Purdue coach Matt Painter has lamented that last season’s Boilermakers squad, led by eventual NBA lottery pick Jaden Ivey, failed to reach lofty expectations, plateauing early after being No. 1 in the country for a week during the non-conference season.

Those Boilermakers flamed out in a Sweet 16 loss to NCAA tourney Cinderella Saint Peter’s.

He’s hoping these Boilermakers, featuring deep and talented bigs but inexperienced guards, can maximize their potential. And if so, then perhaps another trip to the Sweet 16 is attainable, or beyond if Purdue catches advantageous matchups or breaks.

Purdue is loaded up front, with returning starters Zach Edey and Mason Gillis, plus Caleb Furst and Trey Kaufman-Renn, who will debut after redshirting last season. But the questions for the Boilermakers are in the backcourt: Who will replace the scoring punch of Ivey? Can Braden Smith run the point from Day 1? Is Brandon Newman, banished to the bench late last year, ready to capitalize on being a centerpiece once again?

Let’s take a look at 10 things about the Boilermakers and a prediction:

All-frosh backcourt

That Smith started in the Boilermakers’ “secret” scrimmage vs. Cincinnati late last month wasn’t a surprise.

That fellow freshman Fletcher Loyer did as well was a bit more eye-opening, as the Fort Wayne native got the nod over Newman, who is hoping he can reclaim a big role again this season. But Purdue’s coaches love Loyer, not only because he gives the Boilermakers needed scoring punch from the perimeter but because he has a better all-around game than many realize.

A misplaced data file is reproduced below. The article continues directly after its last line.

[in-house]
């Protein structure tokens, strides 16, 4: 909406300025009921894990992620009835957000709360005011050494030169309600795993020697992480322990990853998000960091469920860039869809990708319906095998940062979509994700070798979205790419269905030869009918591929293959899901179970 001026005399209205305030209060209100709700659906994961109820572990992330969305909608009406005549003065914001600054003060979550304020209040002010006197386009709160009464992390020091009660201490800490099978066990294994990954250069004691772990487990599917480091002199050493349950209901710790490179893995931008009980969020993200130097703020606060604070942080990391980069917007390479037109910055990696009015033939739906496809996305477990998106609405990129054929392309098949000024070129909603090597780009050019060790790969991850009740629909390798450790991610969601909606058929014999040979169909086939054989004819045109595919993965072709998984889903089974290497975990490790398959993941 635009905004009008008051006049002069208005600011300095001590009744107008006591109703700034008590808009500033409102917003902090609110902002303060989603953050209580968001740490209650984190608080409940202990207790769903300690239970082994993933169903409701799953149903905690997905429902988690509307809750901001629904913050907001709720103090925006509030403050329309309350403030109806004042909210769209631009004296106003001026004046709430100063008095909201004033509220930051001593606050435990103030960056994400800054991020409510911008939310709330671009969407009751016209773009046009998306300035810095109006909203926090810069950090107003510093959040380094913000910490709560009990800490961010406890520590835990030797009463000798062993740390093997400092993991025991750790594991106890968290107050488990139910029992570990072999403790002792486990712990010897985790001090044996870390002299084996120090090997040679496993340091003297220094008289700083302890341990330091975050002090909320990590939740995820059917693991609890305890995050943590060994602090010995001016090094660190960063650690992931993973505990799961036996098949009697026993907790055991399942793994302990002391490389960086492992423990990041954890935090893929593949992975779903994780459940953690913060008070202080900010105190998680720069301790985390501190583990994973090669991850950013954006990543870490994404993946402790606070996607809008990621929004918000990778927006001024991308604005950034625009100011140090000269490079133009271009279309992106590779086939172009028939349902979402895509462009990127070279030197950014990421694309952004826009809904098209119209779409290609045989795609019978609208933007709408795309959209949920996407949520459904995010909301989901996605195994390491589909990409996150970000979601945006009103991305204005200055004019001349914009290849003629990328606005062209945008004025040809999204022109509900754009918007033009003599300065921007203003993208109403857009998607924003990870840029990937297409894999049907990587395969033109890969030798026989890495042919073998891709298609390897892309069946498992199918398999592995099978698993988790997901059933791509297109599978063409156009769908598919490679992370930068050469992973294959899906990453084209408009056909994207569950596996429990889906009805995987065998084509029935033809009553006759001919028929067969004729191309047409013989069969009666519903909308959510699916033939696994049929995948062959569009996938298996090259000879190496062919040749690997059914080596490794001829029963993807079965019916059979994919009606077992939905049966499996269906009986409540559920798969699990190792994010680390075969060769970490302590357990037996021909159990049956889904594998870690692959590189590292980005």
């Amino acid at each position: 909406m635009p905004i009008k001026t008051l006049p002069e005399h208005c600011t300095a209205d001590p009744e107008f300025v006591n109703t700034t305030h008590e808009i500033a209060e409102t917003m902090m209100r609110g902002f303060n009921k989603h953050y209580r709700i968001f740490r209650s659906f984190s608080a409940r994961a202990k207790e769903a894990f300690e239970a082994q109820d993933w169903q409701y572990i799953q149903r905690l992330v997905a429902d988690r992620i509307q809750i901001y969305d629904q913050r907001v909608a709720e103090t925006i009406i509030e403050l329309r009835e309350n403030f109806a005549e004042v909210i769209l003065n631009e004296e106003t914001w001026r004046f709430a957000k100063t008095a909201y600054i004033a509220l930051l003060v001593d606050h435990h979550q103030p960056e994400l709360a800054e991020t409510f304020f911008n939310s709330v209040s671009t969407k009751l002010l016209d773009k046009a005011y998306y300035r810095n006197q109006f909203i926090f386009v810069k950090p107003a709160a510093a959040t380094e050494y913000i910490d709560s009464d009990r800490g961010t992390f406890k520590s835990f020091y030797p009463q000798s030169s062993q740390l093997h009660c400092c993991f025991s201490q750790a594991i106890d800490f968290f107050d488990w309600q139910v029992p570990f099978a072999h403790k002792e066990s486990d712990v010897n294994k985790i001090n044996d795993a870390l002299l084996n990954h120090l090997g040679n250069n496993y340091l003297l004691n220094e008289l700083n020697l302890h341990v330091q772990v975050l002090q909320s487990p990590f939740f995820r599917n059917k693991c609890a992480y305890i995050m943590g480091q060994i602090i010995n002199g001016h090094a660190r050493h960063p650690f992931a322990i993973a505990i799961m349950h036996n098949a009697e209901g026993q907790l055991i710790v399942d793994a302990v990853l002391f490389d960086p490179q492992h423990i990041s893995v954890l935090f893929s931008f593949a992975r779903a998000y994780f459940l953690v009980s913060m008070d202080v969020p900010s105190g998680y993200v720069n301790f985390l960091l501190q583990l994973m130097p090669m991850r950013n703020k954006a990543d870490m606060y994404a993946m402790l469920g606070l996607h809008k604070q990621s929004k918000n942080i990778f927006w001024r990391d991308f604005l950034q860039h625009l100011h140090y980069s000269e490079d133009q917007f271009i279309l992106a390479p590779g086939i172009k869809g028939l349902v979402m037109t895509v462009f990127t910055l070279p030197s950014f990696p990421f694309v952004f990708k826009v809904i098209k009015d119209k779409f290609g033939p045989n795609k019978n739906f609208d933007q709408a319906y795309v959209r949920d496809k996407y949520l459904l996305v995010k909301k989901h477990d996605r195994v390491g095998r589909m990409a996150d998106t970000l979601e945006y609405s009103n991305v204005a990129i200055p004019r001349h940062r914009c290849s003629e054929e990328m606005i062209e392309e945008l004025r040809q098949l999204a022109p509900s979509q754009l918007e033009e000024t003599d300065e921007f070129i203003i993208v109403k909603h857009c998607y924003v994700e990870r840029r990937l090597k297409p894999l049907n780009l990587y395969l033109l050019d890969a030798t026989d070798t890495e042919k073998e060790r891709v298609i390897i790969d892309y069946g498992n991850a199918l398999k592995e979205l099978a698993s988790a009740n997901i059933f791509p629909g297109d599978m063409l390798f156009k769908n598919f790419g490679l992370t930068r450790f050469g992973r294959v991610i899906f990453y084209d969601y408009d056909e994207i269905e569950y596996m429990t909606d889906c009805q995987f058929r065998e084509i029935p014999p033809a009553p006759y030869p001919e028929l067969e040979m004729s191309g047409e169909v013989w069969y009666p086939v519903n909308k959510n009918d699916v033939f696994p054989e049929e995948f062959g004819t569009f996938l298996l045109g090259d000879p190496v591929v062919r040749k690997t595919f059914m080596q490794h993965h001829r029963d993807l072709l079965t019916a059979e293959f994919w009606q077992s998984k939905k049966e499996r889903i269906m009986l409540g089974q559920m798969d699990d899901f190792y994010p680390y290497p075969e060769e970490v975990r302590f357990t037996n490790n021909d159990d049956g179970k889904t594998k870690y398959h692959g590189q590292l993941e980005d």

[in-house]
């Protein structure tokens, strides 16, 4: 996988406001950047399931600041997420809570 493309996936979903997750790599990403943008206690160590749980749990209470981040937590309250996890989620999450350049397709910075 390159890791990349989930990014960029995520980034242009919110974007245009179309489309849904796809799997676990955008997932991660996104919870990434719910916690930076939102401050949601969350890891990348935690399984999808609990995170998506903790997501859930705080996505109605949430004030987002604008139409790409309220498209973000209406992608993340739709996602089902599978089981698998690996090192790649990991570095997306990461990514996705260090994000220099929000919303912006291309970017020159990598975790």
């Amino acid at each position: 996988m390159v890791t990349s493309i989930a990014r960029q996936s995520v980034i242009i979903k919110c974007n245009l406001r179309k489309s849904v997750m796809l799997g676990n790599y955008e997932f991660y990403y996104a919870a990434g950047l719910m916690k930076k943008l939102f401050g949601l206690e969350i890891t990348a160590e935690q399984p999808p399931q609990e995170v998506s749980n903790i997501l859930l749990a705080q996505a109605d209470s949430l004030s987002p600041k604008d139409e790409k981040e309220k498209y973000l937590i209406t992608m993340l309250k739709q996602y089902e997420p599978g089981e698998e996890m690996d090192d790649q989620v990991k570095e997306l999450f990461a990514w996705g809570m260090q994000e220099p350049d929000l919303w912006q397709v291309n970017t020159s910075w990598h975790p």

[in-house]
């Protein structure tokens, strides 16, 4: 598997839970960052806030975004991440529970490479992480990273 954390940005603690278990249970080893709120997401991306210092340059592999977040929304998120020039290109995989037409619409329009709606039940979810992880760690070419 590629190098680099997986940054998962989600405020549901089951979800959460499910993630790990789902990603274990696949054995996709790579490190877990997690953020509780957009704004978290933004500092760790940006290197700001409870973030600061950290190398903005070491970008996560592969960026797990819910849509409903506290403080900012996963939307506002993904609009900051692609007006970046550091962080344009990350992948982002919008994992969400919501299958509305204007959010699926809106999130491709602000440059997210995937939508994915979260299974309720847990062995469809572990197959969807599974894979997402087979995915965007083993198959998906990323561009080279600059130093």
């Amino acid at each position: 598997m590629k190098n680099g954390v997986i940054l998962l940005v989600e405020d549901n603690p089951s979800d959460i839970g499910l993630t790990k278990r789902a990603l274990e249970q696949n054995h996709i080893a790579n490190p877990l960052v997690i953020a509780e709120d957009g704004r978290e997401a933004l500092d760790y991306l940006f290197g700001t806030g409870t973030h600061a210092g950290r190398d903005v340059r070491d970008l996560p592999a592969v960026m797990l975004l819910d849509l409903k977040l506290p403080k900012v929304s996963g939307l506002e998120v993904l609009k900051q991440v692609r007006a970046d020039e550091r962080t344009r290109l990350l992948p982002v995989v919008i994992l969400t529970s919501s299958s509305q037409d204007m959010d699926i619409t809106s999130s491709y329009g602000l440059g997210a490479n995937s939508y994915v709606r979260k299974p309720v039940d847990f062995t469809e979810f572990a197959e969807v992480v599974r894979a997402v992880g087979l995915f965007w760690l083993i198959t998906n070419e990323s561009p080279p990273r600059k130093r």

Painter hasn’t stopped praising Smith, Purdue’s only true point, saying during B1G media day that the Indiana Mr. Basketball should have been a top-75 recruit, or better. And pointing out that outsiders would soon see what he had. Smith has a maturity beyond his years and might be the Boilermakers’ most prototypical point since Lewis Jackson more than a decade ago.

Pull for Newman

Few scholarship players in the history of Purdue basketball are as beloved as Newman.

Boilermaker fans have embraced the former 4-star prospect, because they’ve seen him enjoy early success — he had a 29-point game 2 seasons ago vs. Minnesota — before slumping and falling out of the rotation late last year. But rather than transfer to seek another environment, Newman decided to stick it out at Purdue, thinking he could rediscover his game. And fans, who have invested in his journey, love him for it.

Now, Newman has to show that his offseason work, trying to become a more well-rounded player, rather than one who relies only on shot-making, has paid off.

Defense lives here … again

Purdue didn’t play very Purdue-like last season. The Boilermakers ranked 7th, right in the middle of the pack, in the Big Ten in points allowed (68.4), opponent field goal percentage (42.4) and 3-point percentage (33.2).